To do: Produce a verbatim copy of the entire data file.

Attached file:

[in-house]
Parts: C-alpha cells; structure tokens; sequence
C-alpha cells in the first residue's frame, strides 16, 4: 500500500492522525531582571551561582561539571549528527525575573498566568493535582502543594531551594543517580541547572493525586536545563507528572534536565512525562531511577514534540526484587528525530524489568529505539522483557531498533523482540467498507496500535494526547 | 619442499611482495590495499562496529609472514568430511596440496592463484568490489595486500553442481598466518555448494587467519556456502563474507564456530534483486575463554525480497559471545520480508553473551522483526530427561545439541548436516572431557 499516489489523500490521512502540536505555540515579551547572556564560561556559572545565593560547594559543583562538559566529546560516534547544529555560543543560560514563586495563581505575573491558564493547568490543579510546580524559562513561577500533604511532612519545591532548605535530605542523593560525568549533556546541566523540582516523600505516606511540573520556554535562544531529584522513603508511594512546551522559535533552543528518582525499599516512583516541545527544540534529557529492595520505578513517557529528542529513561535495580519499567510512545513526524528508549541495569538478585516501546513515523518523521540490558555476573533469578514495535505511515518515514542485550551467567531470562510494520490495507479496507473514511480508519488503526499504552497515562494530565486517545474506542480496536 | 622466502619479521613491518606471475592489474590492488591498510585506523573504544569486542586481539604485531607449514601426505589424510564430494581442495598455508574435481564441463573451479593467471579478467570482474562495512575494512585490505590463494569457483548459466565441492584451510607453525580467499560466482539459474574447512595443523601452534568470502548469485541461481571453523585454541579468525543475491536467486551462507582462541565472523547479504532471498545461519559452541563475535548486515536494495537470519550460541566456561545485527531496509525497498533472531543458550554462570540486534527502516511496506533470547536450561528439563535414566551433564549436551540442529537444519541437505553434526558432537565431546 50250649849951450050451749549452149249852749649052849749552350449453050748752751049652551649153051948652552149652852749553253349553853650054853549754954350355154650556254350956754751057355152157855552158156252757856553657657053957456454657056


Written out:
[in-house]
Parts: C-alpha cells; structure tokens; sequence
C-alpha cells in the first residue's frame, strides 16, 4: 500500500492522525531582571551561582561539571549528527525575573498566568493535582502543594531551594543517580541547572493525586536545563507528572534536565512525562531511577514534540526484587528525530524489568529505539522483557531498533523482540467498507496500535494526547 | 619442499611482495590495499562496529609472514568430511596440496592463484568490489595486500553442481598466518555448494587467519556456502563474507564456530534483486575463554525480497559471545520480508553473551522483526530427561545439541548436516572431557 499516489489523500490521512502540536505555540515579551547572556564560561556559572545565593560547594559543583562538559566529546560516534547544529555560543543560560514563586495563581505575573491558564493547568490543579510546580524559562513561577500533604511532612519545591532548605535530605542523593560525568549533556546541566523540582516523600505516606511540573520556554535562544531529584522513603508511594512546551522559535533552543528518582525499599516512583516541545527544540534529557529492595520505578513517557529528542529513561535495580519499567510512545513526524528508549541495569538478585516501546513515523518523521540490558555476573533469578514495535505511515518515514542485550551467567531470562510494520490495507479496507473514511480508519488503526499504552497515562494530565486517545474506542480496536 | 622466502619479521613491518606471475592489474590492488591498510585506523573504544569486542586481539604485531607449514601426505589424510564430494581442495598455508574435481564441463573451479593467471579478467570482474562495512575494512585490505590463494569457483548459466565441492584451510607453525580467499560466482539459474574447512595443523601452534568470502548469485541461481571453523585454541579468525543475491536467486551462507582462541565472523547479504532471498545461519559452541563475535548486515536494495537470519550460541566456561545485527531496509525497498533472531543458550554462570540486534527502516511496506533470547536450561528439563535414566551433564549436551540442529537444519541437505553434526558432537565431546 50250649849951450050451749549452149249852749649052849749552350449453050748752751049652551649153051948652552149652852749553253349553853650054853549754954350355154650556254350956754751057355152157855552158156252757856553657657053957456454657056